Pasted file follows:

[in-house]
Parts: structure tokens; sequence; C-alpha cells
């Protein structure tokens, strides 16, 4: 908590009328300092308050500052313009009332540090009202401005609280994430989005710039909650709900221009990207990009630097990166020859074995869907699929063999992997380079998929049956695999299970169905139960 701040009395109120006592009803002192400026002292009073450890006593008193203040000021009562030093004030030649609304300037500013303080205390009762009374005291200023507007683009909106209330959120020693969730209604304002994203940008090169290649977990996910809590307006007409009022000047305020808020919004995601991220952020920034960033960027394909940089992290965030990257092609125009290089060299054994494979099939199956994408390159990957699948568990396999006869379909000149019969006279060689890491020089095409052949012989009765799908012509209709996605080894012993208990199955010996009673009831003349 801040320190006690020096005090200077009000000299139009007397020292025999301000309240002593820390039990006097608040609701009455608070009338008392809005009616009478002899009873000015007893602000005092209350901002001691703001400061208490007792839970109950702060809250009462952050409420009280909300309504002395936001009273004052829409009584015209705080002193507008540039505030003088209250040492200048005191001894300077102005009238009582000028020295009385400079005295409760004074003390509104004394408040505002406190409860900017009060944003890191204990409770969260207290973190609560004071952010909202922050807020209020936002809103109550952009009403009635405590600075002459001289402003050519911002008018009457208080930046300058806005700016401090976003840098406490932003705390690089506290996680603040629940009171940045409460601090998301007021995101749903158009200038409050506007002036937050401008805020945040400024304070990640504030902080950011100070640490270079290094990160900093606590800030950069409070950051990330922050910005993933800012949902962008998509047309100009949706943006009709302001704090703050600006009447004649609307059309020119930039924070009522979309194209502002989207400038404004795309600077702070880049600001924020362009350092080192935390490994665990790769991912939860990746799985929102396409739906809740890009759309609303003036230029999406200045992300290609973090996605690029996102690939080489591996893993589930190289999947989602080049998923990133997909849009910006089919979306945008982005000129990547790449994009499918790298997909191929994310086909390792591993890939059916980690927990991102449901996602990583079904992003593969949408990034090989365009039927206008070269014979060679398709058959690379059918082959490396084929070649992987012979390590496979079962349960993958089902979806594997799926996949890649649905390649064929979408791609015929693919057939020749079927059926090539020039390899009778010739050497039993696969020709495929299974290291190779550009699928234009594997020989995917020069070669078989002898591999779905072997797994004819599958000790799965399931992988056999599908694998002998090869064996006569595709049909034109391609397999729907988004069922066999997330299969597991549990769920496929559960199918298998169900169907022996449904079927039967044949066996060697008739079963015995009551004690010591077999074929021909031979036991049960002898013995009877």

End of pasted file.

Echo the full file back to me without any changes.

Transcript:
[in-house]
Parts: structure tokens; sequence; C-alpha cells
């Protein structure tokens, strides 16, 4: 908590009328300092308050500052313009009332540090009202401005609280994430989005710039909650709900221009990207990009630097990166020859074995869907699929063999992997380079998929049956695999299970169905139960 701040009395109120006592009803002192400026002292009073450890006593008193203040000021009562030093004030030649609304300037500013303080205390009762009374005291200023507007683009909106209330959120020693969730209604304002994203940008090169290649977990996910809590307006007409009022000047305020808020919004995601991220952020920034960033960027394909940089992290965030990257092609125009290089060299054994494979099939199956994408390159990957699948568990396999006869379909000149019969006279060689890491020089095409052949012989009765799908012509209709996605080894012993208990199955010996009673009831003349 801040320190006690020096005090200077009000000299139009007397020292025999301000309240002593820390039990006097608040609701009455608070009338008392809005009616009478002899009873000015007893602000005092209350901002001691703001400061208490007792839970109950702060809250009462952050409420009280909300309504002395936001009273004052829409009584015209705080002193507008540039505030003088209250040492200048005191001894300077102005009238009582000028020295009385400079005295409760004074003390509104004394408040505002406190409860900017009060944003890191204990409770969260207290973190609560004071952010909202922050807020209020936002809103109550952009009403009635405590600075002459001289402003050519911002008018009457208080930046300058806005700016401090976003840098406490932003705390690089506290996680603040629940009171940045409460601090998301007021995101749903158009200038409050506007002036937050401008805020945040400024304070990640504030902080950011100070640490270079290094990160900093606590800030950069409070950051990330922050910005993933800012949902962008998509047309100009949706943006009709302001704090703050600006009447004649609307059309020119930039924070009522979309194209502002989207400038404004795309600077702070880049600001924020362009350092080192935390490994665990790769991912939860990746799985929102396409739906809740890009759309609303003036230029999406200045992300290609973090996605690029996102690939080489591996893993589930190289999947989602080049998923990133997909849009910006089919979306945008982005000129990547790449994009499918790298997909191929994310086909390792591993890939059916980690927990991102449901996602990583079904992003593969949408990034090989365009039927206008070269014979060679398709058959690379059918082959490396084929070649992987012979390590496979079962349960993958089902979806594997799926996949890649649905390649064929979408791609015929693919057939020749079927059926090539020039390899009778010739050497039993696969020709495929299974290291190779550009699928234009594997020989995917020069070669078989002898591999779905072997797994004819599958000790799965399931992988056999599908694998002998090869064996006569595709049909034109391609397999729907988004069922066999997330299969597991549990769920496929559960199918298998169900169907022996449904079927039967044949066996060697008739079963015995009551004690010591077999074929021909031979036991049960002898013995009877």